At the University of Pennsylvania I teach courses on Japanese popular culture, Japanese religions (including Shintō, Buddhism, and various other traditions), and Japanese history. While my training is in the humanistic field of religious studies, many of my courses include readings by social scientists such as anthropologists and sociologists.
My primary research interests lie in the field of modern Japanese religions, with additional interests in the visual and material culture of religion; the politics of religious freedom; relationships between religion, sexuality, and gender; and the history of human rights.
My latest book manuscript bears the working title Japan, The Allied Occupation, and the Problem of Religious Freedom. The first half of the book examines how different interest groups advanced very different understandings of religious freedom during the time that Japan’s first modern constitution was in effect (1890–1945). The second half focuses on the shorter period of the Allied Occupation of Japan (1945–1952), when the U.S.-led occupiers aimed to reconfigure Japanese religious and political life by eradicating “State Shintō” and inculcating a “desire for religious freedom” in Japan’s citizenry. This manuscript is currently under review.
I am now beginning a new project on religion and education in postwar Japan. The project will be loosely bookended by the passage of the Fundamental Law on Education in 1947 and the revision of that law in 2006. Like most of my academic projects, I expect it to deal equally with Shintō, Buddhism, and other religious movements. Basically, the new project asks what sort of ideal subject/citizen has been imagined in postwar Japanese educational settings and investigates how clerics, teachers, and scholars of religion have envisioned religious literacy and morality as part of the process of subject formation that forms the linchpin of modern education.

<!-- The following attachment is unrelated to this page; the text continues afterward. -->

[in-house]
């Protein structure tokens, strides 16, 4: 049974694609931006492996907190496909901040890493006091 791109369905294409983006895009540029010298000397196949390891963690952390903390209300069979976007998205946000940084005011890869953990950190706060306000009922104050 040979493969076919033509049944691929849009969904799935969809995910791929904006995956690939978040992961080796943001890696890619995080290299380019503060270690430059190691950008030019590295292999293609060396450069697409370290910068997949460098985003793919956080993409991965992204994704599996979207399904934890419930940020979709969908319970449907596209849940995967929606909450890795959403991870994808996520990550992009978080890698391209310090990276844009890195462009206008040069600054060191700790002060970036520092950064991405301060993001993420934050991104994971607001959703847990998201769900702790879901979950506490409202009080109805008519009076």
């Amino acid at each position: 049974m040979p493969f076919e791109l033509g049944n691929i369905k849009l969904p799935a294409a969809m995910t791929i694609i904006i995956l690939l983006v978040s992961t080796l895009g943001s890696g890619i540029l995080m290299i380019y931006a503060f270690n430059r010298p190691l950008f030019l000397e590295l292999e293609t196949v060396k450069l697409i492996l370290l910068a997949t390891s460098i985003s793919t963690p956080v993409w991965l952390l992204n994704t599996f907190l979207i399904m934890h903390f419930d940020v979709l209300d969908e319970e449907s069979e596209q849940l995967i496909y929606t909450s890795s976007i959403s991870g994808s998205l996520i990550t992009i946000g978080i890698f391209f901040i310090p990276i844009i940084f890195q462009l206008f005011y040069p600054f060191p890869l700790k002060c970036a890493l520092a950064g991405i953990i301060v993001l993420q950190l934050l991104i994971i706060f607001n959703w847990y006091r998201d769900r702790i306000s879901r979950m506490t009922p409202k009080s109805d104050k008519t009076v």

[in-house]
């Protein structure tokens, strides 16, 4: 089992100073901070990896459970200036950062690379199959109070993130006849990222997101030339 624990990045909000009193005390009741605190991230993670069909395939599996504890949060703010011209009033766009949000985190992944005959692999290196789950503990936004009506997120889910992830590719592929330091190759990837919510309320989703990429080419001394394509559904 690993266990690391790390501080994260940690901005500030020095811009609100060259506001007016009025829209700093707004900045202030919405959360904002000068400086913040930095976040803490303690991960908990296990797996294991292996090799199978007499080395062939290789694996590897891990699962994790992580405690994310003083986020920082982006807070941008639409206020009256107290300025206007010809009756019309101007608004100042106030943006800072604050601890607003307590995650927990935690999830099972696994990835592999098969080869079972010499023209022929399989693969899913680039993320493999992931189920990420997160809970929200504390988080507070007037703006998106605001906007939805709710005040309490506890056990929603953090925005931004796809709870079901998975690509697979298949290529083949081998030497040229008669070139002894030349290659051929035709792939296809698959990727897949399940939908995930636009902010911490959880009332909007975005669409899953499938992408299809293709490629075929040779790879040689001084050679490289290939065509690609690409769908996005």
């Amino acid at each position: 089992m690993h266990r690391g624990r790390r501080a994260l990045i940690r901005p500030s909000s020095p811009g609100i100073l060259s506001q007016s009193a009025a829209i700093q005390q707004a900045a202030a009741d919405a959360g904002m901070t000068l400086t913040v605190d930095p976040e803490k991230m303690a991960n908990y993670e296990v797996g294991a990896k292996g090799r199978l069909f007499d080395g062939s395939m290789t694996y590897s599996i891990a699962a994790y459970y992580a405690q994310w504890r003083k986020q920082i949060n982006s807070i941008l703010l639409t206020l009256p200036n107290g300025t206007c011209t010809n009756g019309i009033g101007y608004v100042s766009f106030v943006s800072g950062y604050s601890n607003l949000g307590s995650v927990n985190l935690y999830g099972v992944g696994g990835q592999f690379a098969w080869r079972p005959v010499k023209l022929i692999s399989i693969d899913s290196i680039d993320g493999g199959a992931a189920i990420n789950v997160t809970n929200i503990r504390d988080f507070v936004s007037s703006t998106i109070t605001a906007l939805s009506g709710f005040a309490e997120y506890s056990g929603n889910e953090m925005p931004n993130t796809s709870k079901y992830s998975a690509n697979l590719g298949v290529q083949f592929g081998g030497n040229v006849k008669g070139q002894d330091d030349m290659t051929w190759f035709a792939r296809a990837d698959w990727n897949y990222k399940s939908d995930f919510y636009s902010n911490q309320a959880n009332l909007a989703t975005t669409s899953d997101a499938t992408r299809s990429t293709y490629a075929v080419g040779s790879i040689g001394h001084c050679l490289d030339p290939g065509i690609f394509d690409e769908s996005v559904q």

I have also published extensively on religion and media in contemporary Japan, with a particular focus on religious aspects of the culture surrounding manga (illustrated serial novels) and anime (animated films). My 2012 book on the subject, Drawing on Tradition: Manga, Anime, and Religion in Contemporary Japan, is available from University of Hawai‘i Press. The book examined religious aspects of the culture of manga and anime production and consumption through a methodological synthesis of narrative and visual analysis, history, and ethnography. In it, I showed that manga and anime not only contribute to familiarity with traditional religious doctrines and imagery, but also allow authors, directors, and audiences to modify and elaborate upon such themes, sometimes creating hitherto unforeseen religious ideas and practices. Through case studies of manga and anime, Drawing on Tradition advanced a methodological argument about how the category of religion can be defined and applied in light of deep ambivalence about the position of religious traditions in contemporary Japanese society. You can hear me talk about the motivations behind the project and some of its strengths and weaknesses in this August 2014 interview.
In addition to teaching and writing, I am also an editor of Asian Traditions at the Marginalia Review of Books, where I commission and edit reviews of cutting-edge books in the field. I also regularly contribute essays to the web magazine Sacred Matters.